In the Coq proof assistant, the sort *proof
irrelevance,* can be expressed formally as: *raison d'être* of the sort

The univalence principle is becoming widely accepted as a very promising
avenue to provide new foundations for mathematics and type theory.
However, this principle has not yet been incorporated into a proof
assistant. Indeed, the very mathematical structures (known as

Hence a major objective is to achieve a complete internalisation of univalence in intensional type theory, including an integration to a new version of Coq. We will strive to keep compatibility with previous versions, in particular from a performance point of view. Indeed, the additional complexity of homotopy type theory should not induce an overhead in the type checking procedure used by the software if we want our new framework to become rapidly adopted by the community. Concretely, we will make sure that the compilation time of Coq’s Standard Library will be of the same order of magnitude.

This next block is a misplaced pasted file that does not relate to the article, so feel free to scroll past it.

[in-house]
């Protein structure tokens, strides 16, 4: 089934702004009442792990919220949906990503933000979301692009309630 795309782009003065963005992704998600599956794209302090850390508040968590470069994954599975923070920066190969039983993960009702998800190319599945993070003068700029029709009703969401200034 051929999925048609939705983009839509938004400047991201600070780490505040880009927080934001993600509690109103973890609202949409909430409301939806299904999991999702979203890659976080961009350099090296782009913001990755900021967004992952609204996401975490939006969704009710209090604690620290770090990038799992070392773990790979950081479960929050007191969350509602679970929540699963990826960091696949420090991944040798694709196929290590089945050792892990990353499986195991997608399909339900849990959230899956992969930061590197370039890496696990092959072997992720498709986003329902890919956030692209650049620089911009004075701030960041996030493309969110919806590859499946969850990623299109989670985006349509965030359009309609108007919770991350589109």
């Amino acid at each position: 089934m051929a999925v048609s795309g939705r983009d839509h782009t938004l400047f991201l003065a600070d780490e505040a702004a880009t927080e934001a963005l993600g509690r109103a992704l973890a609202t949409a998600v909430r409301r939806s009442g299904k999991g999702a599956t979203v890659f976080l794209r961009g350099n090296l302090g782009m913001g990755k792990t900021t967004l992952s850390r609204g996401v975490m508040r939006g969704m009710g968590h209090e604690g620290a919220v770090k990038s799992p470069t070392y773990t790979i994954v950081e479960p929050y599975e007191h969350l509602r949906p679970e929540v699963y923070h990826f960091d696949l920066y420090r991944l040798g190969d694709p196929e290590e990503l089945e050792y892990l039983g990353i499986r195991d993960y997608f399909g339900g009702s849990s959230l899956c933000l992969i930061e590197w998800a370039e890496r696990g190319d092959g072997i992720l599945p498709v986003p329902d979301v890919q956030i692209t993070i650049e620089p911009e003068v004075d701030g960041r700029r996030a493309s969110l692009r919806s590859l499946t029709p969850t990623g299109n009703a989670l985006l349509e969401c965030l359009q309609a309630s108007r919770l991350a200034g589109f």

Extending the power of a logic using model transformations (*e.g.,*
forcing transformation , or the sheaf
construction ) is a classic topic of mathematical
logic , . However, these ideas have
not been much investigated in the setting of type theory, even though
they may provide a useful framework for extending the logical power
of proof assistant in a modular way. There is a good reason for this:
with a syntactic notion of equality, the underlying structure of type
theory does not conform to the structure of topos used in mathematical
logic. A direct incorporation of the standard techniques is therefore